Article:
MANILA — A week before the start of the campaign period for the national positions in the May 9 polls, the Commission on Elections (Comelec) urged the public to support its “shame campaign” throygh reporting the illegal campaign materials of candidates.
Comelec Chairman Juan Andres Bautista encouraged citizens to report campaign materials which are not in the common poster areas designated for this purpose by the law.
“We are embarking on a shame campaign. We want to involve the citizenry. We are challenging our countrymen to take a picture of what they believe as illegal campaign materials of candidates,” he said at the press briefing after signing a Memorandum of Agreement (MOA) with the Department of Public Works and Highways (DPWH) and the Metro Manila Development Authority (MMDA) on Tuesday.
The poll body chief noted that pictures of illegal campaign materials will be posted in their official website, hoping to get voters’ attention.
“As you know, in social media, if these photos become viral, it may have an effect on the candidate’s campaign because it will be known to everyone that they violate the laws. It is likely that they will not be voted by our voters,” Bautista explained.
He added that candidates may also be held liable for violating campaign rules.
“It can be reported to the Comelec, after which, cases can be filed against them in the courts,” Bautista said.
The public may send pictures to the Comelec’s social media accounts: Facebook.com/officialcomelec; Yahoomail: chairman@Comelec.gov.ph, eid@Comelec.gov.ph; Twitter: @ChairAndyBau, @Comelec; Instagram: @comelectv.
It is prohibited to post, display, or exhibit any election campaign or propaganda material outside of authorised common poster areas, public places, or in private properties without the consent of the owner.
Public places include electronic announcement boards, such as LED display boards located along highways and streets, and LCD TV displays posted on walls of public buildings; motor vehicles used as patrol cars, ambulances, and for other similar purposes that are owned by local government units, government-owned and controlled corporations; waiting sheds, sidewalks, street and lamp posts, electric posts and wires, traffic signages and other signboards erected on public property, pedestrian overpasses and underpasses, flyovers, and underpasses, bridges, main thoroughfares, centre islands of roads and highways; schools, shrines, barangay halls, health centres, public structures and buildings or any edifice; public transport vehicles owned and controlled by the government, such as the Metro Rail Transit (MRT), Light Rail Transit (LRT) and Philippine National Railway (PNR) trains; and within the premises of public transport terminals, such as bus terminals, airports, seaports, docks, piers, train stations, that are owned and controlled by the government.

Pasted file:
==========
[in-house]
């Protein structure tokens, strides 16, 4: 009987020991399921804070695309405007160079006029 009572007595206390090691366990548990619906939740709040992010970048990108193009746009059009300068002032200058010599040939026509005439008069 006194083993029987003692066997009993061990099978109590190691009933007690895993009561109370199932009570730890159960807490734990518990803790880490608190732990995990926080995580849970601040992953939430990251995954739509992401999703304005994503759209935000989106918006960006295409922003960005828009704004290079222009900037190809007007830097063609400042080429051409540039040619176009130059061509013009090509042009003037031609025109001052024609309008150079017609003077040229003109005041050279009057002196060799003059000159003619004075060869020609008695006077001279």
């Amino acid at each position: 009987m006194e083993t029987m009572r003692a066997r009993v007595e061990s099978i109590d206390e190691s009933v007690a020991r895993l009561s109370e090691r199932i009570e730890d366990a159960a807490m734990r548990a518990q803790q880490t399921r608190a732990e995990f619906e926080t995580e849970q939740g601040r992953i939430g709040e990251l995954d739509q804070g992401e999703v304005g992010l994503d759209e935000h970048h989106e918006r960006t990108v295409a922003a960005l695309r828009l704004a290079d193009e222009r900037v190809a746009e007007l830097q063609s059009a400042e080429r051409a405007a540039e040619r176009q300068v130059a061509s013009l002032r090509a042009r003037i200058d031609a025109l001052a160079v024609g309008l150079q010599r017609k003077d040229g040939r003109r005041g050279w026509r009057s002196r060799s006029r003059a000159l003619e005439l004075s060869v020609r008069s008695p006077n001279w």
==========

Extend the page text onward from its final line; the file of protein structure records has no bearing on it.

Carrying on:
Posting illegal campaign materials shall constitute an election offense, which carries the penalty of one to six years imprisonment, removal of right to vote, and disqualification from holding public office.
Meanwhile, Bautista said that MOA authorizes the DPWH and MMDA to conduct “Operation Baklas” or removing illegal campaign materials in Metro Manila and all over the country.
Both agencies are allowed to seek assistance from the Philippine National Police (PNP) and the Armed Forces of the Philippines (AFP) for operations in the provinces, while in the National Capital Region, the MMDA may seek assistance from PNP.
The partnership aims to raise public awareness on eco-friendly elections – least negative impact of suffrage on people and planet, encourage the recycling and use of environment-friendly campaign materials and promote vigilance against wasteful campaigns.
He added that “mortal sins” against clean and green elections are: posting of campaign materials on trees, plants, and other places outside of the designated areas, excessive use of plastic and unrecyclable materials and irresponsible dumping on the roadside etc.
“First and foremost, they (illegal propaganda materials) should be taken down and removed. Afterwards, there will be a reporting mechanism, wherein the DPWH and the MMDA will report to the Comelec those they have removed,” Bautista said.
For his part, DPWH Secretary Rogelio Singson expressed concern over the taking down of illegal campaign materials along local roads, as they do not see problem along national roads since the department has the full control over them.
“My only concerned which I have conveyed to Chairman (Bautista), we have full control over national roads, the problem is with the local roads. So, I asked if we can ask for assistnce from the AFP or PNP for us to be able to enter local roads and remote areas. We were given the assurance by the chairman that we will get support,” Singson said.
The DPWH chief also assured that there will be proper documentation of their “Operation Baklas” against unlawful campaign materials.
On the other hand, MMDA Chairman Emerson Carlos said that the MOA has given them the authority to put down illegal campaign materials.
“Now, we are doubly emboldened because we are armed with a MOA with Comelec so that our personnel will be given full authority in putting down billboards and other illegal campaign materials in local areas. This is to avoid issues and problems encountered by our personnel in the performance of their duties,” he said in Filipino.
He also committed all their resources, personnel, and equipment to ensure that the metropolis will be rid of illegal propaganda materials of candidates.
The campaign period for national positions namely: president, vice-president, senators and party-list groups will begin on February 9 while the local candidates will be allowed to campaign starting March 26. Ferdinand Patinio/PNA/northboundasia.com